* apply the term "person," as used in the sections of the Colorado bill of rights concerning inalienable rights, equality of justice, and due process of law, to every human being from the beginning of the biological development of that human being.
Summary and Analysis
Like the U.S. Constitution, the Colorado Constitution has a bill of rights. The Colorado bill of rights contains the rights of the people of Colorado and outlines the principles of state government. Amendment 62 addresses the application of the term "person" for sections 3, 6, and 25 of the Colorado bill of rights. These sections concern inalienable rights, equality of justice, and due process of law.
Inalienable rights. Section 3 asserts that all persons have natural, essential, and inalienable rights to enjoy life and liberty, to acquire, possess, and protect property, and to seek and obtain safety and happiness. These rights include the right to survive, the right to defend against threats to safety, the freedom to make independent decisions, and the right to work and obtain economic goods. Inalienable rights are fundamental to all persons and are not created by laws and government. The constitution requires that the government protect these rights, although the government is permitted to limit the exercise of rights as necessary for the welfare and general security of the public.
The constitutional provision regarding inalienable rights has been applied by courts, for example, to guarantee the right of an individual to pursue a legitimate trade or business, to acquire property without fear of discrimination, and to travel freely around the state.
Equality of justice. Section 6 requires the courts in Colorado to be open to all persons. If a person's legal rights are violated, this section guarantees that a judicial remedy is available.
Courts have determined that this section applies to a variety of circumstances. For instance, individuals are denied equal access to justice if juries are chosen in a discriminatory manner. Additionally, all persons have the same right to use the courts regardless of their financial resources.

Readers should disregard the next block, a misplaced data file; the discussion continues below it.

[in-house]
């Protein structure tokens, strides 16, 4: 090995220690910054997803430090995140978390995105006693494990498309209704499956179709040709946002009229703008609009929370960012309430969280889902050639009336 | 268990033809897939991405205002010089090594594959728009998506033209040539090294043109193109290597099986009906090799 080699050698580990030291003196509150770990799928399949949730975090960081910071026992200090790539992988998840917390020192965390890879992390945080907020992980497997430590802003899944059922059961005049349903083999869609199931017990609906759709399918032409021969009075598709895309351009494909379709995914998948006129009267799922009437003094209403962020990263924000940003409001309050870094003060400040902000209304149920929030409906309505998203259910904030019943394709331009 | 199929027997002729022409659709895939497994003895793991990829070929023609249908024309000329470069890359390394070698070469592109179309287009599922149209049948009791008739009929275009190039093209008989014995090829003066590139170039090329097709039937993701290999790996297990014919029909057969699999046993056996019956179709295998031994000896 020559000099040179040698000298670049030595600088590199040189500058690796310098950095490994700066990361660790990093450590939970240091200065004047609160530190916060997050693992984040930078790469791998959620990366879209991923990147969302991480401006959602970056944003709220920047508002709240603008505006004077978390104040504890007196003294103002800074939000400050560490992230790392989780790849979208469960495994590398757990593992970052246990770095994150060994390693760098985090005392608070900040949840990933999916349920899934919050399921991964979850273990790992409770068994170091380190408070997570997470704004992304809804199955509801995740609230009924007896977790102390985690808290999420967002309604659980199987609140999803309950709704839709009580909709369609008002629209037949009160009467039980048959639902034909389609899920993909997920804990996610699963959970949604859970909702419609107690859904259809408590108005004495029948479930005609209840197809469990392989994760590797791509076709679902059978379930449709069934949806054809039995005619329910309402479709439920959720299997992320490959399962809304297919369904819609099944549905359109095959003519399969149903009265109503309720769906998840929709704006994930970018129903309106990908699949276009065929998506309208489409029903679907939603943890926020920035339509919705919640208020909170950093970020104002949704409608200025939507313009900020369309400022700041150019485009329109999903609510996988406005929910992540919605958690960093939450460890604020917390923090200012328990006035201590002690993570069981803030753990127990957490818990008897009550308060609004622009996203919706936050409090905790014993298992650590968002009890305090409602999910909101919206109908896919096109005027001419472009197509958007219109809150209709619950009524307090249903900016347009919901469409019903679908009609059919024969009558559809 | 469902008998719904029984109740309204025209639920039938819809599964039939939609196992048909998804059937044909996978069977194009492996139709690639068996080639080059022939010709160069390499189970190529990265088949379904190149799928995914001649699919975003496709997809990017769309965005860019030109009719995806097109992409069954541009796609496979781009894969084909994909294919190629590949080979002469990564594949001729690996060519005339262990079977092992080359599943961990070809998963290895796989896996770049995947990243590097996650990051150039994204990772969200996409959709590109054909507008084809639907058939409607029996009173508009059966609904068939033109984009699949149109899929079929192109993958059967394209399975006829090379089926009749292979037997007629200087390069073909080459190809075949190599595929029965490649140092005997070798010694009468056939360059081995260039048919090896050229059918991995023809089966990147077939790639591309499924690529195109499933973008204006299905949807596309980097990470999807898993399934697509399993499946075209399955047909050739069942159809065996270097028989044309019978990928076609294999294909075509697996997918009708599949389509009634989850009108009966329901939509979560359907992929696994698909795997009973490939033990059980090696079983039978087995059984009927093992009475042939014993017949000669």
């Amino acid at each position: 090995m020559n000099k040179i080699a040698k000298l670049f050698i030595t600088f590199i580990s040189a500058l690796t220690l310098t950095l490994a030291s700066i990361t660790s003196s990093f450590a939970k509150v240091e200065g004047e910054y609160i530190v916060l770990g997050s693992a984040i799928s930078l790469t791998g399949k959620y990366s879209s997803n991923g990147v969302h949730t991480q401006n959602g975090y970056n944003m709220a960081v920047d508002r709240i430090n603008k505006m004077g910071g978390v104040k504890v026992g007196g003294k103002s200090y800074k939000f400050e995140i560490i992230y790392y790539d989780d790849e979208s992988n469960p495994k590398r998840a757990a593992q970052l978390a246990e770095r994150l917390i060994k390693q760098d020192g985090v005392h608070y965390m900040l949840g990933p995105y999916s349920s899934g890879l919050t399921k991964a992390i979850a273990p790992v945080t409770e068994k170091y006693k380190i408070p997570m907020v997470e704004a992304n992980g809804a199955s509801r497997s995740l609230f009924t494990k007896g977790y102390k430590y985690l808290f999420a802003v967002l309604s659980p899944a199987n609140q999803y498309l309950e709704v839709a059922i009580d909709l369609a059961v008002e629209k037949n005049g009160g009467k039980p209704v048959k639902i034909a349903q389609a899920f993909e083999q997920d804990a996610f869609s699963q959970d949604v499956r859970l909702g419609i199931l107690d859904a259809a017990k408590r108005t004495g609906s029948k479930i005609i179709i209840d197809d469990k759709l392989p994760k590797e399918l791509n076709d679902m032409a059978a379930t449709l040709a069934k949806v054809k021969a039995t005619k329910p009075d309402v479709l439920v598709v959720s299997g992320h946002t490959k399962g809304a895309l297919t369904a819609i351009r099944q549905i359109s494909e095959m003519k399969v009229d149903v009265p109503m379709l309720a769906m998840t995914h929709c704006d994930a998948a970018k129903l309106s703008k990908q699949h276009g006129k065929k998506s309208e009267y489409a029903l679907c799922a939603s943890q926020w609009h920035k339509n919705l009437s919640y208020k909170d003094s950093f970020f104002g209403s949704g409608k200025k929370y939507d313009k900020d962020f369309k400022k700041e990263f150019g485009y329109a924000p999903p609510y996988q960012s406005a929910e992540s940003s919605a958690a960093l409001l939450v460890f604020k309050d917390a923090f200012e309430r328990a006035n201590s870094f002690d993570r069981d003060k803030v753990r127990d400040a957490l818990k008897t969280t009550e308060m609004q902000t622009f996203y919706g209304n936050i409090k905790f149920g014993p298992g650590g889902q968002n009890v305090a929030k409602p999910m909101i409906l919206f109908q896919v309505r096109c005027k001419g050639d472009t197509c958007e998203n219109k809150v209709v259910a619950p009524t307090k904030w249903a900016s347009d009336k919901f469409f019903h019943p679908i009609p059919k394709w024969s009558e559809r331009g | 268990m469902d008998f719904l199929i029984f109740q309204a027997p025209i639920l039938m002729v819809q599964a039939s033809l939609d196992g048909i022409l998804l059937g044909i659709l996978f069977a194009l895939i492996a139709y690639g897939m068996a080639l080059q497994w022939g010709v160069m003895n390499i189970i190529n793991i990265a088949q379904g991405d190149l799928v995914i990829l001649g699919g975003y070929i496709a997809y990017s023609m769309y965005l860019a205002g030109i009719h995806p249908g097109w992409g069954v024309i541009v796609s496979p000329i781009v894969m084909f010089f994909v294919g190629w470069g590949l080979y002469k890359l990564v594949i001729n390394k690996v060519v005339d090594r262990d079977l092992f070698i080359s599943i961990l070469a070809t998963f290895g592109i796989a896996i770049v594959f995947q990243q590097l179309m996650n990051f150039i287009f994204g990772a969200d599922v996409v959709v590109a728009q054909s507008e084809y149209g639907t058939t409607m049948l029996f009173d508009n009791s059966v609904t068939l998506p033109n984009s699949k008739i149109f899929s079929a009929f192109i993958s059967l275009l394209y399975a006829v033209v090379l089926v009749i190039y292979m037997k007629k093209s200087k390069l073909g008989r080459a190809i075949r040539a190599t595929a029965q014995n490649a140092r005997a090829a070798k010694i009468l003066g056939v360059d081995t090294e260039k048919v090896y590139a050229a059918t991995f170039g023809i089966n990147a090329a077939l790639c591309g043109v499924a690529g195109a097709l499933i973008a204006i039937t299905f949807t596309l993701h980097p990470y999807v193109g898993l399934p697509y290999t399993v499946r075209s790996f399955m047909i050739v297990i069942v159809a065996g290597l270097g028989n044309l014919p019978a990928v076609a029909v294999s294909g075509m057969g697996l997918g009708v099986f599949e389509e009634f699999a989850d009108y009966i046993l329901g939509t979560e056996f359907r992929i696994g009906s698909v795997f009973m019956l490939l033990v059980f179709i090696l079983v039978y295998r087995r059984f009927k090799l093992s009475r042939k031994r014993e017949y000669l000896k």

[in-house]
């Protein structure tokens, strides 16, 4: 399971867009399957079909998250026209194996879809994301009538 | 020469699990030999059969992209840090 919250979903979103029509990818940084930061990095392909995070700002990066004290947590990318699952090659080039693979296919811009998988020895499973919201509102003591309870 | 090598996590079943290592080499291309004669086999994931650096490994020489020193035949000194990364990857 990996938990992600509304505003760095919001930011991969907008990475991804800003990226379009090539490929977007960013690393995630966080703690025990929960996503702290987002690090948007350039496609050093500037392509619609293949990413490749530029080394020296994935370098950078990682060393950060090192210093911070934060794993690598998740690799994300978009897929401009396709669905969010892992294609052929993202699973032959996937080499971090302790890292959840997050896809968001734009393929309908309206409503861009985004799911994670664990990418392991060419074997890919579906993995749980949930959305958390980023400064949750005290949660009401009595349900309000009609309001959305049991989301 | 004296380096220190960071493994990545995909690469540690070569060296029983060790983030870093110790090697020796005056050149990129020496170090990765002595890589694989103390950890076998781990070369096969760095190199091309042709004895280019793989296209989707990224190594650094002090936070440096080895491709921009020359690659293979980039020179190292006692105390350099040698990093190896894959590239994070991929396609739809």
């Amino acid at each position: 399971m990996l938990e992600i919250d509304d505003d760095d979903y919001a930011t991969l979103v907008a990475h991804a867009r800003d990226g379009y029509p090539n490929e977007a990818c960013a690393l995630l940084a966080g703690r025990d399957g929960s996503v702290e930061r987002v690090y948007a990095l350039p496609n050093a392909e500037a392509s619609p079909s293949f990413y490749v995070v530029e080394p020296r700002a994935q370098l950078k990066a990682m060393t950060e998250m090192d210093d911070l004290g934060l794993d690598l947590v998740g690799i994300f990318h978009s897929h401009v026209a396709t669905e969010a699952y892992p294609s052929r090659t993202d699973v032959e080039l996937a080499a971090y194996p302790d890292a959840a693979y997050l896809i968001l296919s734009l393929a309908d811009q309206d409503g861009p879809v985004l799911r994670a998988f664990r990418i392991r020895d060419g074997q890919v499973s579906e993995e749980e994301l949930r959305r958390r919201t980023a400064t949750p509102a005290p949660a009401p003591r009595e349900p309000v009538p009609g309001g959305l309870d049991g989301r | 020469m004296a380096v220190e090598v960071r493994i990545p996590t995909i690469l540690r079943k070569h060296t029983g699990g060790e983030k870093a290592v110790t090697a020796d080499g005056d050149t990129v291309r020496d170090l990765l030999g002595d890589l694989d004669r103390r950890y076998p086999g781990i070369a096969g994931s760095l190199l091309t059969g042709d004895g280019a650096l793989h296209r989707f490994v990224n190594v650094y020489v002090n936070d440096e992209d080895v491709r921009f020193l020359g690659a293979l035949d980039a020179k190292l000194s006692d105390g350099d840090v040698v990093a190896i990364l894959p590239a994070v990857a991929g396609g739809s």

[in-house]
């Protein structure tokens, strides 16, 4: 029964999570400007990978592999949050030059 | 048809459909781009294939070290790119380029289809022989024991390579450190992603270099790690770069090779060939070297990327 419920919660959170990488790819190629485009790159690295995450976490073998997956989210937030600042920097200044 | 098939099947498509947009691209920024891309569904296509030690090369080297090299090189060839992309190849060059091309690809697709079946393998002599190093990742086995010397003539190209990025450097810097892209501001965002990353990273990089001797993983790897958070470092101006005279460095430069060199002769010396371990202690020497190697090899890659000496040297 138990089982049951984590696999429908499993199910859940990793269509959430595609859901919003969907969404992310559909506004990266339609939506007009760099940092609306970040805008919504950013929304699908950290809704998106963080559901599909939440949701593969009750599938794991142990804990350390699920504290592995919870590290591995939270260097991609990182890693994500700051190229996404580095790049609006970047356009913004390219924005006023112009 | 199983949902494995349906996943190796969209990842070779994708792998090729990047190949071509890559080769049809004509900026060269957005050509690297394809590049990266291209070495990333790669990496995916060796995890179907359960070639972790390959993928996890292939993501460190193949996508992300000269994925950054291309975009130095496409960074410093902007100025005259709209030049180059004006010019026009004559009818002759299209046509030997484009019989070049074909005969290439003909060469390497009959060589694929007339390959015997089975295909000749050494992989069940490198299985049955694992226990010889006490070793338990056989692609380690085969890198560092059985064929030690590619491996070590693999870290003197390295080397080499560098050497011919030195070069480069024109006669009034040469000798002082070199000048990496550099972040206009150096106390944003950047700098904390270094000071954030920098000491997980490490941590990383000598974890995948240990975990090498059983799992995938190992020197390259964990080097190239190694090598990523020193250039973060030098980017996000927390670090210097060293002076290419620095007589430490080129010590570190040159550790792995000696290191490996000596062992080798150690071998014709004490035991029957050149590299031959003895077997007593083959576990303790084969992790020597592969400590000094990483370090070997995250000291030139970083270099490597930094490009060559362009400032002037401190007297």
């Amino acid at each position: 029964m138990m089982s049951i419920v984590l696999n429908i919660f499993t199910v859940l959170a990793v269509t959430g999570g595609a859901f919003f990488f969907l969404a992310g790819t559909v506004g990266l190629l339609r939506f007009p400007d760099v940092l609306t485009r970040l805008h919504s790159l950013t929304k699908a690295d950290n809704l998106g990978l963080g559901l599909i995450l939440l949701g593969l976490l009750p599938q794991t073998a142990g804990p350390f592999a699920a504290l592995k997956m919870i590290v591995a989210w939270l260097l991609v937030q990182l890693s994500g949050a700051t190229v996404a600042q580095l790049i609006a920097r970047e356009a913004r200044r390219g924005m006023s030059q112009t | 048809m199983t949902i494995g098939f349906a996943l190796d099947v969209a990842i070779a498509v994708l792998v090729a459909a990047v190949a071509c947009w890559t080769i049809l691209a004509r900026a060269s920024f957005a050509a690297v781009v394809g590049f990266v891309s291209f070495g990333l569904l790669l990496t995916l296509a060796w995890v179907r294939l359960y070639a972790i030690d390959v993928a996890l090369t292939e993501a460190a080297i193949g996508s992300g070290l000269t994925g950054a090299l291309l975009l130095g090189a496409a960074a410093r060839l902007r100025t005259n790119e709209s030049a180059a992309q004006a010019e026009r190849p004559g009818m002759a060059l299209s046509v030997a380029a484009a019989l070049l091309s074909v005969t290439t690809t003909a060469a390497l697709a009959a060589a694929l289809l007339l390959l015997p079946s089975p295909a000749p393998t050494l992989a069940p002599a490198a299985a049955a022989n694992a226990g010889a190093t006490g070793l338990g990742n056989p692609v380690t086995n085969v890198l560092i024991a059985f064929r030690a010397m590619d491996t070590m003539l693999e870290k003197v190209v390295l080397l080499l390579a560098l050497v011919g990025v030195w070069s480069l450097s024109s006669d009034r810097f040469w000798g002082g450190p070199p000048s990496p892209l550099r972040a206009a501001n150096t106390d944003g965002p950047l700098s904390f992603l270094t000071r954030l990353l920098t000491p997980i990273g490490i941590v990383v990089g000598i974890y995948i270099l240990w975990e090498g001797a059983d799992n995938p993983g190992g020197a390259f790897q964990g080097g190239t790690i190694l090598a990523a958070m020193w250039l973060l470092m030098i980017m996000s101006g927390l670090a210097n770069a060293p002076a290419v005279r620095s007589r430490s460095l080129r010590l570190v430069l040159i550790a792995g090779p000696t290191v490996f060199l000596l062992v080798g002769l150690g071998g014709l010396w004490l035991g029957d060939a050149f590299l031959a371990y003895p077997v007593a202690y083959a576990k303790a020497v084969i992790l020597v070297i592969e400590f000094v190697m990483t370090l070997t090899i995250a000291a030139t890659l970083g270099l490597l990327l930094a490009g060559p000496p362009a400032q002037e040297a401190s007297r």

Due process of law. Section 25 ensures that no person is deprived of life, liberty, or property without due process of law. Due process of law requires the government to follow consistent procedures before a person's fundamental rights are taken away. The courts have determined, for example, that due process requires the government to provide notice and a fair hearing before detaining a person, taking a person's property, or sentencing a person to death.
Application of the term "person." Sections 3, 6, and 25 of the Colorado bill of rights do not currently address the application of the term "person." Amendment 62 applies the term "person" in a manner that extends inalienable rights, equal access to justice, and due process of law from the beginning of biological development. The measure does not define the phrase "the beginning of biological development."
Estimate of Fiscal Impact
No immediate impact to state revenue or expenditures is expected because Amendment 62 does not require that any specific actions be taken or services provided. If legislation is adopted, or the courts determine that the measure requires the state to provide new services, state spending may increase.
Shall there be an amendment to the Colorado constitution applying the term "person", as used in those provisions of the Colorado constitution relating to inalienable rights, equality of justice, and due process of law, to every human being from the beginning of the biological development of that human being?